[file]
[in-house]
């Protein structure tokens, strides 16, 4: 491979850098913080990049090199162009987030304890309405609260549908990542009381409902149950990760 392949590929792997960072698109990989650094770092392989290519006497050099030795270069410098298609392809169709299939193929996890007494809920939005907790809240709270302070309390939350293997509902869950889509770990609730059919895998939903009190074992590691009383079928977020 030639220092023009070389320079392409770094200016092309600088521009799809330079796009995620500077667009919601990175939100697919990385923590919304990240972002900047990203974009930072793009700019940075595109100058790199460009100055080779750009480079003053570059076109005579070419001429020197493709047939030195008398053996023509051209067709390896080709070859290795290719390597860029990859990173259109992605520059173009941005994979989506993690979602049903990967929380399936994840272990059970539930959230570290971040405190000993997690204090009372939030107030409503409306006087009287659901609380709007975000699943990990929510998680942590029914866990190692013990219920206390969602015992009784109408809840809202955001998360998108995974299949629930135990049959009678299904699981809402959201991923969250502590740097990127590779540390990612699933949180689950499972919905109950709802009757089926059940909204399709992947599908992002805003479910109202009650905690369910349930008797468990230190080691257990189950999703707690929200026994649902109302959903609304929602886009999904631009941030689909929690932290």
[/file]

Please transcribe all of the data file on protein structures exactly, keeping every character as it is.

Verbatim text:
[in-house]
């Protein structure tokens, strides 16, 4: 491979850098913080990049090199162009987030304890309405609260549908990542009381409902149950990760 392949590929792997960072698109990989650094770092392989290519006497050099030795270069410098298609392809169709299939193929996890007494809920939005907790809240709270302070309390939350293997509902869950889509770990609730059919895998939903009190074992590691009383079928977020 030639220092023009070389320079392409770094200016092309600088521009799809330079796009995620500077667009919601990175939100697919990385923590919304990240972002900047990203974009930072793009700019940075595109100058790199460009100055080779750009480079003053570059076109005579070419001429020197493709047939030195008398053996023509051209067709390896080709070859290795290719390597860029990859990173259109992605520059173009941005994979989506993690979602049903990967929380399936994840272990059970539930959230570290971040405190000993997690204090009372939030107030409503409306006087009287659901609380709007975000699943990990929510998680942590029914866990190692013990219920206390969602015992009784109408809840809202955001998360998108995974299949629930135990049959009678299904699981809402959201991923969250502590740097990127590779540390990612699933949180689950499972919905109950709802009757089926059940909204399709992947599908992002805003479910109202009650905690369910349930008797468990230190080691257990189950999703707690929200026994649902109302959903609304929602886009999904631009941030689909929690932290």